Animax targets growth at home and abroad
Animax was founded in 1982 by experienced veterinarian Les Porter. In September 2018, the company was acquired by the Carr’s Group in a deal worth £8.5 million. Simon King, Editor of the OverTheCounter magazine interviewed Animax managing director Philip Codling
Animax was established by the late Les Porter BVMS FRCVS, who recognised that technological and scientific advancements which can increase yields and production, optimise fertility and support animal health would become crucial for farmers.
The company specialises in the research, development and manufacture of animal health products and Animax is the market leader in trace element supplementation for livestock.
Based in Suffolk, Animax is best known for its range of leaching boluses, which deliver a prolonged and consistent release of the key trace elements – copper, cobalt, iodine and selenium, which are essential for supplementation in low-trace element diets in livestock. The boluses leach known and optimum levels of these elements for up to six months.
Philip Codling, Animax managing director, joined the company in 2011 as finance manager, after working for the previous 21 years in the oil industry.
He said: “I was working in international accounting and in 2010 I decided that I really didn’t want to commute into London or travel the world anymore, so I looked for alternative things to do and met Les Porter.
“We had a chat and I joined the business in June 2011. At that time, Les recognised that there was a weakness in the business in terms of costing and cost control. I came in and immediately attended a meeting with the sales team, which lead to me getting involved in wider aspects of the business right from the outset.”
Mr Codling says that in the months since the acquisition, while there has been little change from an external point of view, there have been changes internally, including an improvement of controls and reporting, with greater analysis of projects.
“While the UK and Ireland are Animax’s core markets, we now have access to new markets, as well as funding and, management support. Carr’s has access into markets that previously we would only have dreamt of in terms of market presence.”
Animax, like Carr’s, trades in New Zealand and Philip says that the business will leverage off its owner’s presence in the country.
Mr Codling adds: “There’s going to be a massive opportunity for the business moving forward – Carr’s really understands the different nature of our business, in terms of our medicinal licence, greater regulatory requirements. We have an excellent R&D facility here in the UK, with our scientific staff and a purpose-built lab.
“We are very proud of our technical excellence, which is encapsulated in the phrase ‘it does what it says on the box’.”
Philip says the business is looking at making changes to the manufacturing process, which, he says, will improve its internal efficiencies. At the same time, Animax is looking at making enhancements to its products.
“The merchants have choices and they need to make those choices which enhance their value proposition to the farmer, so we need to make sure that they fully understand the benefits of our products,” he adds.
On the subject of Brexit, Mr Codling says if anyone knows what to do, please tell him. “I don’t think anybody knows and that includes the politicians,” he says.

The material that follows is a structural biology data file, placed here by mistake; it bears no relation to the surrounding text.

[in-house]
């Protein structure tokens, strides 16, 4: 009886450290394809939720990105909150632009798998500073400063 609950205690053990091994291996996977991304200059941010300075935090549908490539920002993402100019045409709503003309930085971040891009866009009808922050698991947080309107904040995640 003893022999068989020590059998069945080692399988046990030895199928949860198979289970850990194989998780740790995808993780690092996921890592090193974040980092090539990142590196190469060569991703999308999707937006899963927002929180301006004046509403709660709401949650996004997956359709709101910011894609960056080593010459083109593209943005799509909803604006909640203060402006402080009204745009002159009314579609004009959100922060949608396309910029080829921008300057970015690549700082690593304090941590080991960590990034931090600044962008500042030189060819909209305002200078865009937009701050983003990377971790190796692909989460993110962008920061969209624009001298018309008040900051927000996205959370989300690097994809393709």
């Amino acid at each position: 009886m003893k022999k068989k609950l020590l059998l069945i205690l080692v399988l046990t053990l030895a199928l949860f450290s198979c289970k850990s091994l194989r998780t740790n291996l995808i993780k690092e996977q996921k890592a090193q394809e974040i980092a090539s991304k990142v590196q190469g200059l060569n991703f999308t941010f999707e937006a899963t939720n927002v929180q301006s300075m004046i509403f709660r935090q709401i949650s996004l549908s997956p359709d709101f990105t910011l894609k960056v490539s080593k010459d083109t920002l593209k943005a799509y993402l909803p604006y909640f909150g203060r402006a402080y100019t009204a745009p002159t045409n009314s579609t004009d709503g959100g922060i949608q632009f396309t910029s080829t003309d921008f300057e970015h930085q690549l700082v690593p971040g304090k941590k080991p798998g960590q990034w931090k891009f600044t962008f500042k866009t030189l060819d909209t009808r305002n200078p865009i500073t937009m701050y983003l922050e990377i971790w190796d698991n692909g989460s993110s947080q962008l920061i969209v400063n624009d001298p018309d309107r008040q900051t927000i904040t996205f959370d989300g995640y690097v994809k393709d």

Mr Codling points out that the current uncertainty hasn’t halted investment activities, but he is mindful of the concerns of farmers, which include issues around where the produce is going, what prices they are going to get and what support is going to be available in terms of subsidies or grants in the future.
“I think we have a period of uncertainty ahead,” he adds. “Even when a deal is done, we’ve still got to work out what the deal actually is – it seems that most people don’t realise that this is only an agreement to talk!
“There could be interruptions to suppliers, but we don’t see any interruptions in our business. We’ve conducted research on our inputs into the factory and they all seem very stable and we don’t have any issues with any of those.
“With SQPs we are investing in product training, which is face-to-face and web-based, making it much more accessible to people. Our CPD training is accredited with a total of 41 points and our dedicated territory managers are trained to deliver it.
“The training is really important to us because SQPs need to understand exactly how beneficial our products are to the farmer and we have a strong sales team making sure everyone is happy and building relationships with SQPs that are mutually beneficial.”
Looking ahead, Mr Codling says that Animax will continue its growth in its core markets and look to grow market share as farmers begin to realise that leaching boluses deliver a prolonged and consistent release of the key trace elements.
“We were the first company and remain as the only company to offer boluses that use a unique bolus technology. We are still using this technology, which we still consider to be the best. As other products come and go, Animax will always continue to be there in the foreground.”
Before finishing the interview, I couldn’t resist asking Mr Codling who his three dinner guests would be – and the Brexit situation provided him with his inspiration:
“I’d invite Theresa May, Michel Barnier and Nigel Farage,” he says.
“I’d like them to work out what is going on with Brexit. Give them a nice bottle of port and see who has the answer at the end of the night.”